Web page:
Why Rising Home Prices Won’t Help Most Underwater Homeowners

Rising home prices have been in the news.  The upside:  It’s a solid sign of a recovering economy.  The downside:  It is creating unrealistic optimism among underwater homeowners, causing many of them to think, “I’ll just hold off on a short sale and see what happens.” That decision could be a very costly mistake for homeowners. Here’s why.

1) While home prices are rising, they’re not rising fast enough. 

Most home price projections for 2013 indicate an increase.  But it’s a moderate increase. CoreLogic says 6%.  Forbes says 5%.   In fact, many neighborhoods in the Puget Sound area may see a decrease in appreciation through 2013.

According to the latest Zillow Negative Equity Report, of the homeowners in the Seattle area who are underwater, the average negative equity is 38.5%.  The average negative equity amount is $91,084.  With the predicted moderate increase in home values, underwater homes will remain underwater for years.

2) Banks are moving more quickly on foreclosure.

In the past, homeowners often had the luxury of time.  Lenders caught unprepared for the onslaught of distressed properties often took nine months or more to begin foreclosure proceedings.  That is no longer the case. With systems and resources now in place,  the foreclosure process now is moving quickly. And as soon as a homeowner receives a Notice of Default from the lender, their options are limited.  While a short sale may still be an option, it’s a race against the clock. If the homeowner can’t execute a short sale in time, they face foreclosure. When they go to buy a home again in a few years, homeowners will have fewer options after a foreclosure vs a short sale.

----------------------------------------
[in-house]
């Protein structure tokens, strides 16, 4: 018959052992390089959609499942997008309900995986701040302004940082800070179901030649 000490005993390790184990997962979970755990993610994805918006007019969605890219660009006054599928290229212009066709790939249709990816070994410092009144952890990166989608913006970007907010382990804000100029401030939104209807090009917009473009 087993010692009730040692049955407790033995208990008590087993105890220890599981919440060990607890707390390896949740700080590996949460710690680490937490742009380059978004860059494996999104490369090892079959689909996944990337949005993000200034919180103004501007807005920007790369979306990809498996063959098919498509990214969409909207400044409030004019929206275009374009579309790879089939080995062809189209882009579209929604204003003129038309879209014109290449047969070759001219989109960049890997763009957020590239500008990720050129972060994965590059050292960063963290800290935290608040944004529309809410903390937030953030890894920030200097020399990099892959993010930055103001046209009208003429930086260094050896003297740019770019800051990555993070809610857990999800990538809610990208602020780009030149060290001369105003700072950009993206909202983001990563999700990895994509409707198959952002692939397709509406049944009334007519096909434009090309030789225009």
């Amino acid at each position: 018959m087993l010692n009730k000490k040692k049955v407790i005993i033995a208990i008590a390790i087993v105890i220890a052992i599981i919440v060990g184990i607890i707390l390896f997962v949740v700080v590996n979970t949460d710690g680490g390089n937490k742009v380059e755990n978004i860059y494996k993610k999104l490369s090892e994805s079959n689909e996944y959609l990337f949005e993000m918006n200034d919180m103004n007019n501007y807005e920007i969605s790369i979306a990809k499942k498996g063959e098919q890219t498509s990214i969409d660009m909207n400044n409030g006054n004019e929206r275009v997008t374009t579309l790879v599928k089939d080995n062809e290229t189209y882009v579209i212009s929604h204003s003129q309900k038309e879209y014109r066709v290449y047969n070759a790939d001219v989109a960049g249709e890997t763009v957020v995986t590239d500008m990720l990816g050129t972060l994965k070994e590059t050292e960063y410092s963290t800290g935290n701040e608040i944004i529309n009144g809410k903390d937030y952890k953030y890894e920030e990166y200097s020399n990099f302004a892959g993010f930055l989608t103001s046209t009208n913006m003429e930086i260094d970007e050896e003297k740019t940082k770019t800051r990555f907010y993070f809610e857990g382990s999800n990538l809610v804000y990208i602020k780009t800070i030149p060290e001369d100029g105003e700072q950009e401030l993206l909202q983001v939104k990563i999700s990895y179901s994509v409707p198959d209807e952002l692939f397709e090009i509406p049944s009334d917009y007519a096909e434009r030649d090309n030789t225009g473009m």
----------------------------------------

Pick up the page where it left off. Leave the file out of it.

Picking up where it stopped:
3) Waiting too long may cost homeowners thousands of dollars in taxes.

As part of the fiscal cliff resolution, Congress extended the Mortgage Forgiveness Debt Relief Act …but only through December 31, 2014.

The extension prevents many homeowners who go through a short sale from being taxed on the amount of their mortgage debt that has been forgiven. Normally, debt that has been forgiven by a lender counts as taxable income.

If a homeowner wants to make sure their debt forgiveness is not counted as taxable income, their short sale must close by December 31, 2014. That means they need to get their house on the market now.

Are you working with a seller on a short sale? If you have any questions, I’d be happy to provide you with advice free of charge. My name is Richard Eastern, and I’m a Windermere real estate broker and a partner in Washington Property Solutions, a short sale solution provider. Our goal is to help brokers like you provide the best possible service to their clients in the short sale process. We pay a 30% referral fee. If I can be of any help, please give me a call at (206) 612-5541.

, , , , , , , , , , , ,

Learn the 5 Things Not To Say in a Hardship Letter

Join our mailing list to receive the latest news and updates from our team of local Short Sale Experts.

You have Successfully Subscribed!